INDIANAPOLIS — As a new parent, there is a lot of conflicting advice on how and when to introduce new foods to your infant.
A lot of studies have shifted to focus on food allergies and if the introduction of certain foods at a young age can help prevent you from getting that food allergy as an adult.
That is why a new study about the introduction of gluten is raising some eyebrows.
A study by JAMA looked at the early introduction of gluten to infants.
This particular study showed that infants who were given a higher amount of gluten during the first 4 to 6 months had a reduced amount of celiac diagnosis by the age of 3.
Celiac Disease isn't the same as a food allergy. CD refers to an immune disease in which people can't eat gluten because it will damage their small intestine.
Gluten is a protein found in wheat, rye, and barley.
In this study that followed kids until they were 3, the results suggest that early high-dose consumption of gluten should be considered as a strategy to prevent CD.
This study is ongoing.
WRTV talked to Dr. Brandon Sparks, a gastroenterologist with Riley Children's Health, about what this study means to both parents and doctors.
"This study is interesting because they differed from previous studies in that they recommended a higher amount of gluten for kids to eat and then also introduced at an earlier age," Sparks said. "My biggest takeaway from the study is we just need more work to be done."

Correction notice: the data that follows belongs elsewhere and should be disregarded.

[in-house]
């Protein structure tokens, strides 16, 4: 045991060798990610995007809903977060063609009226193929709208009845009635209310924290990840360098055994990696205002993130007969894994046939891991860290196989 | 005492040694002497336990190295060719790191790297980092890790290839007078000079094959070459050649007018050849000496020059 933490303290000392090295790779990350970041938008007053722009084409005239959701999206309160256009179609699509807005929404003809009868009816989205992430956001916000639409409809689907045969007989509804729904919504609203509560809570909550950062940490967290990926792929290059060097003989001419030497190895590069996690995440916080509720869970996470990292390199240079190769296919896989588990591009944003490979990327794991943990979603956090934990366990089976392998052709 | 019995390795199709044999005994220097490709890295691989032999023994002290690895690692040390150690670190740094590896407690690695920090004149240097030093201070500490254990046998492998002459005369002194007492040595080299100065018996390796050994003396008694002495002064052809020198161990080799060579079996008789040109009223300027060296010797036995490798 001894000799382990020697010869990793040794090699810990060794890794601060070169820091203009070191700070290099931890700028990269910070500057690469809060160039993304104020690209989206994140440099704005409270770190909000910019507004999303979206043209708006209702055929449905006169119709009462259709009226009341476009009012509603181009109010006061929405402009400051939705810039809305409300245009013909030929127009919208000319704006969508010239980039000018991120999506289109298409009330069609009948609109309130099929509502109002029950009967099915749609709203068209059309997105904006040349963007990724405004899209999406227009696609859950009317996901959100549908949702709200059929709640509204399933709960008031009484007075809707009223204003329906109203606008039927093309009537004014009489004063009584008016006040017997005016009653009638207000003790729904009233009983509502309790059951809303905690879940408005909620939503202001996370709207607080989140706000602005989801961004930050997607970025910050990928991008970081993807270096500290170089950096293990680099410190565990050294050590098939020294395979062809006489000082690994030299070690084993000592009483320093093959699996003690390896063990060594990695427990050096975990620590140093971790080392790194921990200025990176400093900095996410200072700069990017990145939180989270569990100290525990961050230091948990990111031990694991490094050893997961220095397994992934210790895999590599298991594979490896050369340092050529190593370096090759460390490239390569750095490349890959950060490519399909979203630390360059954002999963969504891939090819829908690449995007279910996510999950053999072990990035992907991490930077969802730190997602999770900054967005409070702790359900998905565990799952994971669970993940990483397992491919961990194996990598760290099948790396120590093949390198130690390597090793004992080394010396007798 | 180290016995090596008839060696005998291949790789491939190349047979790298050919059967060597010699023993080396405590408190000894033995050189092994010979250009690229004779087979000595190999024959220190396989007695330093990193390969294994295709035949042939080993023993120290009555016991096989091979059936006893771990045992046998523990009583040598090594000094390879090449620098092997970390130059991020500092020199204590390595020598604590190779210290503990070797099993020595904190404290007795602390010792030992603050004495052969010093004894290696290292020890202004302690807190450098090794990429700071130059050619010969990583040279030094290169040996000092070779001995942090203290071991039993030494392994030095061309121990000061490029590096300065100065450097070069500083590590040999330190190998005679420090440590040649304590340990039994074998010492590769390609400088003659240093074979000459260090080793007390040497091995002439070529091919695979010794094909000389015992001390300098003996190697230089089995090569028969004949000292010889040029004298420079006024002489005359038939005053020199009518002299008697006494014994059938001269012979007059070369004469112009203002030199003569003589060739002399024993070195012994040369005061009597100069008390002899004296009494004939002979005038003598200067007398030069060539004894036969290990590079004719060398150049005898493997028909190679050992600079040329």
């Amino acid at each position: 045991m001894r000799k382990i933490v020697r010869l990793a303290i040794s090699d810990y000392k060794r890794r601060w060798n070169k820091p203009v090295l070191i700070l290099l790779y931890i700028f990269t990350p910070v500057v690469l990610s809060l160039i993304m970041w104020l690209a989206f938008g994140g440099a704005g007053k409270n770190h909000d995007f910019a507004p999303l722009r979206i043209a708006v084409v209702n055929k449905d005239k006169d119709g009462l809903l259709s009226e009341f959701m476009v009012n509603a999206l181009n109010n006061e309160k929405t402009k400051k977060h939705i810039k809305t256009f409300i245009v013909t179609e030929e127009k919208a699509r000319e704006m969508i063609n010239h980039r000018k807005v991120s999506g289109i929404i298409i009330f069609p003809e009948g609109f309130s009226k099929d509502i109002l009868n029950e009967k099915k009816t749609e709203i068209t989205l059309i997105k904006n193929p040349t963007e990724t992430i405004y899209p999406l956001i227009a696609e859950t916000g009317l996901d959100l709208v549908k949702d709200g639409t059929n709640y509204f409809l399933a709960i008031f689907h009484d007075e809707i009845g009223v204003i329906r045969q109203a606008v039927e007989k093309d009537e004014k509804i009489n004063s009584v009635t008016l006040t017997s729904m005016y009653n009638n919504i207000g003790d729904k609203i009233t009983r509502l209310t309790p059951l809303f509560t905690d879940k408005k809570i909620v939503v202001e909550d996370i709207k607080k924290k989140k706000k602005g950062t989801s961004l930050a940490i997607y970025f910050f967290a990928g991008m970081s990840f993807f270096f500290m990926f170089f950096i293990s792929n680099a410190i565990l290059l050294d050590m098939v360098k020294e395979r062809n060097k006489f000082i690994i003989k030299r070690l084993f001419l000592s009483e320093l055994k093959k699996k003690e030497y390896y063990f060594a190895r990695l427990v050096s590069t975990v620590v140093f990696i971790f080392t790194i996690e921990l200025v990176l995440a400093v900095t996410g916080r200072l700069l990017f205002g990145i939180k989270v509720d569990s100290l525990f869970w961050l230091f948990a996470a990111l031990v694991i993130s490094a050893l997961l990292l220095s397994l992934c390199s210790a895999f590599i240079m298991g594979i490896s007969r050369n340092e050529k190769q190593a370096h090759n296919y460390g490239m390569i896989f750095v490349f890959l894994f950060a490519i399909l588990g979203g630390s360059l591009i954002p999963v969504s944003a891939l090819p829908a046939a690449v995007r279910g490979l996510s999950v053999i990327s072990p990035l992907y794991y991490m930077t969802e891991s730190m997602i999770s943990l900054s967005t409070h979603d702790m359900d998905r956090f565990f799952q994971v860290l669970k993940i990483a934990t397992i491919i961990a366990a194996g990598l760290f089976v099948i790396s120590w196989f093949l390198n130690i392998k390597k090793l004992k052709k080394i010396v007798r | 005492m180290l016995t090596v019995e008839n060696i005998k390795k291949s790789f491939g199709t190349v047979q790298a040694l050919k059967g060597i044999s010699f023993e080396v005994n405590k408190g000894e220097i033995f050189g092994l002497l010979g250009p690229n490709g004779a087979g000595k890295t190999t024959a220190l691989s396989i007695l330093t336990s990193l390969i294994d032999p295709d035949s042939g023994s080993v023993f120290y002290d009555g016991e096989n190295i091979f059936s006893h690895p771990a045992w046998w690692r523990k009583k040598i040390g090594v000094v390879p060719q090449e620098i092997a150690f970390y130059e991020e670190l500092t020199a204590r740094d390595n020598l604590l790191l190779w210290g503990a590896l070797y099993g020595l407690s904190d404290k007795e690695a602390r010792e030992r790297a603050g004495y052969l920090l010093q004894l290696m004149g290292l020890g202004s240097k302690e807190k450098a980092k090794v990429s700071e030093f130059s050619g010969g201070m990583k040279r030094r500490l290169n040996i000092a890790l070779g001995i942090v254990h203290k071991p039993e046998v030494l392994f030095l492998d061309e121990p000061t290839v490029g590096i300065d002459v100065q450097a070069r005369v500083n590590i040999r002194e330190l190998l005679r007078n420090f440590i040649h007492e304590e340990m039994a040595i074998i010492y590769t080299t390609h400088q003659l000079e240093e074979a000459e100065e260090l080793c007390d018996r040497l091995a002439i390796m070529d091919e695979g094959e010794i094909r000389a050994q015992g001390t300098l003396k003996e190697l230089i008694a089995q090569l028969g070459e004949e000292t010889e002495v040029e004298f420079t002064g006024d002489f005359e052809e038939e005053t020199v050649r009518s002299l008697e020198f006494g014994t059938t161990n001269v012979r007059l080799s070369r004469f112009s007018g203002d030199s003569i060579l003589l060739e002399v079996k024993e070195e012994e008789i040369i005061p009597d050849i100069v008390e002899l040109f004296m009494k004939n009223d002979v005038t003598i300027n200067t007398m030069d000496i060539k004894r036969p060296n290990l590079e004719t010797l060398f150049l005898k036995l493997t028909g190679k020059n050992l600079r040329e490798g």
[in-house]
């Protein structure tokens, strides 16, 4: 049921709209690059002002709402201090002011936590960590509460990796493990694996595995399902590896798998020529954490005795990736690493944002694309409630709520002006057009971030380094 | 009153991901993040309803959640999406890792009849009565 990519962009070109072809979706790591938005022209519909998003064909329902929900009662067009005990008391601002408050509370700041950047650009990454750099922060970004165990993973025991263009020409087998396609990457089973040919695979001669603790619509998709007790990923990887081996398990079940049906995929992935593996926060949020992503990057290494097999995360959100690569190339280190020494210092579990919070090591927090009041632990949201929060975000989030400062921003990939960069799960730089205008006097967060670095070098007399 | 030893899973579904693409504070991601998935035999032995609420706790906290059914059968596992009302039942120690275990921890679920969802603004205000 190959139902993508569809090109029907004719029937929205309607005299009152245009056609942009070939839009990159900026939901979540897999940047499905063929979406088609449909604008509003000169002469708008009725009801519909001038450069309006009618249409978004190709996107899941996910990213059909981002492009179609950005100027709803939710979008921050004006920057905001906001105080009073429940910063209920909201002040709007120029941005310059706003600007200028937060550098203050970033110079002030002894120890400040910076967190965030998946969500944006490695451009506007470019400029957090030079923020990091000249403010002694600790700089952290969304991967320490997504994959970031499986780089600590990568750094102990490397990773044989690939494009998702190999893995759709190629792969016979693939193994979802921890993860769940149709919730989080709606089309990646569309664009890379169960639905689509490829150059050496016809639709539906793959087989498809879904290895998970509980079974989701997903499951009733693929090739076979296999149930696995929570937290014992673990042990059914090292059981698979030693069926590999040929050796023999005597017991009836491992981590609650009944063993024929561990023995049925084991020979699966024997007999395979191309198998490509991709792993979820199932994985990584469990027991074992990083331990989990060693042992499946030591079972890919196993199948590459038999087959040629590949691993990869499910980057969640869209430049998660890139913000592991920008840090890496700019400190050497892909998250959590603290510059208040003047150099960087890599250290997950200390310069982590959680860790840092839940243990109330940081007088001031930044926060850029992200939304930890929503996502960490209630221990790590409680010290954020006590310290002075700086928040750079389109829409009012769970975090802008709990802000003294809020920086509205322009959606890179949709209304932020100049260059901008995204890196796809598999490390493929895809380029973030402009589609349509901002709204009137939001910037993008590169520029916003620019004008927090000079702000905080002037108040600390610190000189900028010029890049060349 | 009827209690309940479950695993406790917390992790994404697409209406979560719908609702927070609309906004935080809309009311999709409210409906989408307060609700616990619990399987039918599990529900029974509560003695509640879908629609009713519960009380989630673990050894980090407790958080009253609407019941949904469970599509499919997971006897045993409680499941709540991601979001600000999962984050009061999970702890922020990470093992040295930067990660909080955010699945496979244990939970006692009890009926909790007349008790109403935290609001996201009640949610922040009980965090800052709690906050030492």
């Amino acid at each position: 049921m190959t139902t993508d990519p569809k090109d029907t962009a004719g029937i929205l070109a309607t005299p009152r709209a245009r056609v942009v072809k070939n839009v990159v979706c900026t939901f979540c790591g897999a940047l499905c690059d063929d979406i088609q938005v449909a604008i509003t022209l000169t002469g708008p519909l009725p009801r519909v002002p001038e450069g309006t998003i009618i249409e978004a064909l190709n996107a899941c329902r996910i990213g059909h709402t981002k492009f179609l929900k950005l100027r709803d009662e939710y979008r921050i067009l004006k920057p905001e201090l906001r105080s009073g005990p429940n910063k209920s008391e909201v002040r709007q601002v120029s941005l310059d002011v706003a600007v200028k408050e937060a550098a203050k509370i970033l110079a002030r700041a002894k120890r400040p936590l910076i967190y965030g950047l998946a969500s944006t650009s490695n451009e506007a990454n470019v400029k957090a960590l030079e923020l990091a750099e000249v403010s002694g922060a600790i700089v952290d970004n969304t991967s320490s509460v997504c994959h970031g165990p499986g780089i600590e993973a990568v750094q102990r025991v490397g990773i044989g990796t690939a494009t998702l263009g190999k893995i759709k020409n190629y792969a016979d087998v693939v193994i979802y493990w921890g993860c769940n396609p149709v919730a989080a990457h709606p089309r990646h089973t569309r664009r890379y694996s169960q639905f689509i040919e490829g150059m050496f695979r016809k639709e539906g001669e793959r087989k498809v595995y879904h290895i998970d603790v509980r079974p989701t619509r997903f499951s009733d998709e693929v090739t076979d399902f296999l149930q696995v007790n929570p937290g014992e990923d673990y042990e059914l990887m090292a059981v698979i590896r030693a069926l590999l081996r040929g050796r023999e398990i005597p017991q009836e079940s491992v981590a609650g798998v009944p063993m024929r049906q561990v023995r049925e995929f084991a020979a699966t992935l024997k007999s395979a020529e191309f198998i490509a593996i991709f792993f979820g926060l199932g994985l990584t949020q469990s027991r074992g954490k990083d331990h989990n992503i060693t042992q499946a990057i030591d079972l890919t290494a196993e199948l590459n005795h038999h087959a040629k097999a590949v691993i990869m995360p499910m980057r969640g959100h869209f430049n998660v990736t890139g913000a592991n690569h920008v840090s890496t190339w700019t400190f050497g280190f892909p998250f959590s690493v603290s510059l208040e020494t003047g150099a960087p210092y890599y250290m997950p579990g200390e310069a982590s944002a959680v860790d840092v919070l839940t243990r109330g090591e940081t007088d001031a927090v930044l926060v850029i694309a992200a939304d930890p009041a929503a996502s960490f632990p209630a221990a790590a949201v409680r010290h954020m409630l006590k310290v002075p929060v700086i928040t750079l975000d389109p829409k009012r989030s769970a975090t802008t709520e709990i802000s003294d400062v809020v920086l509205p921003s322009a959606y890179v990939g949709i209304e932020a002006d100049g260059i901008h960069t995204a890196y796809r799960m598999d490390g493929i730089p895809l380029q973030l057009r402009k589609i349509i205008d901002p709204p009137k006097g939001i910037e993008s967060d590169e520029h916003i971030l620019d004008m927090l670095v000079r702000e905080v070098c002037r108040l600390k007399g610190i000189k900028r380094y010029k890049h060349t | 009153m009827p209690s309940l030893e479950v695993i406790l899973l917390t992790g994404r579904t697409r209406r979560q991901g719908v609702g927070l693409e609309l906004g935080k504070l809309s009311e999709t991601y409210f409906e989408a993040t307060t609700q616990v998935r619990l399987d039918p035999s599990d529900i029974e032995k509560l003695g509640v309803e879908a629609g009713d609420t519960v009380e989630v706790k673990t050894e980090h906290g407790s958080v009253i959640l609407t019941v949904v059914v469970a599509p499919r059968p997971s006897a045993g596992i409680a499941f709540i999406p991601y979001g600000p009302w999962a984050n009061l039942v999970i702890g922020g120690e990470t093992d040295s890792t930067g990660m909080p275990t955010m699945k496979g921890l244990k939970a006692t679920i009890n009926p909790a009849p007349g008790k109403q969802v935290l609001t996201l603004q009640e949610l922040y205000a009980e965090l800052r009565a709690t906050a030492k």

Sparks said it is always important for parents to follow the guidance and recommendations for infacts from the American Academy of Pediatrics and WHO and their child's pediatrician.
"Each child is different and may be ready for complimentary foods at different times, complimentary foods being anything other than breast milk or formula," Sparks said.
Sparks also said if a parent has questions or concerns about food allergies or celiac disease, it is always best to consult your child's doctor.
Riley Children's Health is also working on a Celiac Disease Clinic. It will be primarily telehealth focused. A first visit would be via video chat. If needed, doctors would see a child in-person for an upper endoscopy.
He adds Celiac Disease is found more often in adults than infants or children.
If you want to read more on the study done by JAMA you can go to https://jamanetwork.com/journals/jamapediatrics/article-abstract/2770801
And if you want to learn more about Riley's pediatric gastroenterology, visit https://www.rileychildrens.org/departments/gastroenterology